“Until the philosophy which holds one race superior and another inferior is finally and permanently discredited and abandoned, everywhere is war and until there are no longer first-class and second-class citizens of any nation, until the color of a man’s skin is of no more significance than the color of his eyes. And until the basic human rights are equally guaranteed to all without regard to race, there is war. And until that day, the dream of lasting peace, world citizenship, rule of international morality, will remain but a fleeting illusion to be pursued, but never attained… now everywhere is war.”

“To win the War, to overcome the enemy upon the fields cannot alone ensure the Victory in Peace. The cause of War must be removed. Each Nation’s rights must be secure from violation. Above all, from the human mind must be erased all thoughts of War as a solution. Then and then only will War cease.”

“Leadership does not mean domination. The world is always well supplied with people who wish to rule and dominate others.”

“The true leader is a different sort; he seeks effective activity which has a truly beneficent purpose. He inspires others to follow in his wake, and holding aloft the torch of wisdom, leads the way for society to realize its genuinely great aspirations”

“What we seek is a new and a different way of life. We search for a way of life in which all men will be treated as responsible human beings, able to participate fully in the political affairs of their government; a way of life in which ignorance and poverty, if not abolished, are at least the exception and are actively combated; a way of life in which the blessings and benefits of the modern world can be enjoyed by all without the total sacrifice of all that was good”

I am one of the people who is perplexed by the absence of the Emperor at the AU headquarters and as much as I admire the contributions that Kwame Nkrumah made to the formation of the AU, I do believe this man right here deserves equal honour.

I have often wondered where he got his good looks, and why Ethiopians are so beautiful but now that I know they are the descendants of the union between the Queen of Sheba and King Solomon, I know why!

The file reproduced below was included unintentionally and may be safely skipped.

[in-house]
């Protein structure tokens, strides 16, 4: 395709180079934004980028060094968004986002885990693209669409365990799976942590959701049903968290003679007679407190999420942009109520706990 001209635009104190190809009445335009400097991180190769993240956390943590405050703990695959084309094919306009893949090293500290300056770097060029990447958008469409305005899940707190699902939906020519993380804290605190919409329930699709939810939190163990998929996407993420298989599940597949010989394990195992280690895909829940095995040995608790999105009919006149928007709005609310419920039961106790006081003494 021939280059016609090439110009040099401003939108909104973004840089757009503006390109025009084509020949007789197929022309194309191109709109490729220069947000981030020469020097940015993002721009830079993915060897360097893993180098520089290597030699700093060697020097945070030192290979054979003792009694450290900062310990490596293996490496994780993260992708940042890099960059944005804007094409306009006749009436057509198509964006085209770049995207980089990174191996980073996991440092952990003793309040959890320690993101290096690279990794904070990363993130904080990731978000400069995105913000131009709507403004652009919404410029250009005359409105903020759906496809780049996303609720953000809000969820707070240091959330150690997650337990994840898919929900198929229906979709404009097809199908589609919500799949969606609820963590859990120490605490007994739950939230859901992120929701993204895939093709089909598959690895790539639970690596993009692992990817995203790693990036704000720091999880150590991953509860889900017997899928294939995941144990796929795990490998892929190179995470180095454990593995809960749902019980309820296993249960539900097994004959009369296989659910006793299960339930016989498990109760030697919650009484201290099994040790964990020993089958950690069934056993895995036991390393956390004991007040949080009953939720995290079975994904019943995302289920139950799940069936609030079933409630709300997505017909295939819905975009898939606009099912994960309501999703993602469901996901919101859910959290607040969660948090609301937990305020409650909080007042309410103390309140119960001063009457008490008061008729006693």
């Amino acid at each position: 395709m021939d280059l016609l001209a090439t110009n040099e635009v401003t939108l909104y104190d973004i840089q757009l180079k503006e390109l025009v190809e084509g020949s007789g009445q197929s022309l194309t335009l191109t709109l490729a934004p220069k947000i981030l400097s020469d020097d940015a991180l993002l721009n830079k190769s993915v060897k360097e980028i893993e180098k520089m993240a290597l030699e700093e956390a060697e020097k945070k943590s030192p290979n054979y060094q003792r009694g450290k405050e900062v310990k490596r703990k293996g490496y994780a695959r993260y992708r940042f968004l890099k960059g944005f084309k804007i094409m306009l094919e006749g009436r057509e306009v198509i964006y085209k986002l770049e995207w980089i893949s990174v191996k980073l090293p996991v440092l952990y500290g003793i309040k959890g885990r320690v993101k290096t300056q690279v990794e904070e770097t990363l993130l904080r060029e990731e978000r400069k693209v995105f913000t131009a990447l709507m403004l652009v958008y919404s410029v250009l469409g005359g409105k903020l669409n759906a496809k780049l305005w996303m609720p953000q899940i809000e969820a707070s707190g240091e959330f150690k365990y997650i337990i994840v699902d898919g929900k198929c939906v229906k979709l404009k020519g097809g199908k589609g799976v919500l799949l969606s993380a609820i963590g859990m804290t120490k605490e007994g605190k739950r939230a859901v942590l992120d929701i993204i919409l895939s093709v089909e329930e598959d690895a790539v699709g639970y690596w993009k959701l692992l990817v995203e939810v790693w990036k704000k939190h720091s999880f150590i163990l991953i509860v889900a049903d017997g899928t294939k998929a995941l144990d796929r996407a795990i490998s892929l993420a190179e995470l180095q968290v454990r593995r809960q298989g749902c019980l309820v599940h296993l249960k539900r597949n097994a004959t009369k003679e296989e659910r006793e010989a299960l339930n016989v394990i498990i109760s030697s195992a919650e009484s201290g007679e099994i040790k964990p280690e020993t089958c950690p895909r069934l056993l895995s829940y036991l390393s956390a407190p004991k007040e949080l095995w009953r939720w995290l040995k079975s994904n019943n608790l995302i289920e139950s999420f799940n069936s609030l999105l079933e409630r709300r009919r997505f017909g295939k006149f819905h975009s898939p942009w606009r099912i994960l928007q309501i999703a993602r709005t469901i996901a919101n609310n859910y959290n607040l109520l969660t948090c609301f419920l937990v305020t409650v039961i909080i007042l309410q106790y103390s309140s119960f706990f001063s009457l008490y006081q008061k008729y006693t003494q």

“Beautiful” African men: Kwame Nkrumah


One of the founding fathers of the African Union, then called the Organisation of African Unity (OAU) he was also the first African leader to lead an independent African nation-with the exception of Ethiopia which had never been colonised.

From postage stamps with his face in Russia, roads called by his name in Zimbabwe, billboards with his quotes in Zambia, honourary degrees awarded by Universities in Egypt, Poland, Germany, Russia and America among others, statues erected in his honour in Ghana and at the African Union building in Ethiopia-the greatness and good repute of this man is one that can not be overstated.

Kwame Nkrumah

A snippet of the great thoughts that came out of the great mind of this great man.

We are going to see that we create our own African personality and identity. We again rededicate ourselves in the struggle to emancipate other countries in Africa; for our independence is meaningless unless it is linked up with the total liberation of the African continent.’

 “Revolutions are brought about by men, by men who think as men of action and act as men of thought.”

 “Freedom is not something that one people can bestow on another as a gift. Thy claim it as their own and none can keep it from them.”

 “Africa is a paradox which illustrates and highlights neo-colonialism. Her earth is rich, yet the products that come from above and below the soil continue to enrich, not Africans predominantly, but groups and individuals who operate to Africa’s impoverishment.”

 “In the era of neocolonialism, under-development is still attributed not to exploitation but to inferiority, and racial undertones remain closely interwoven with the class struggle.”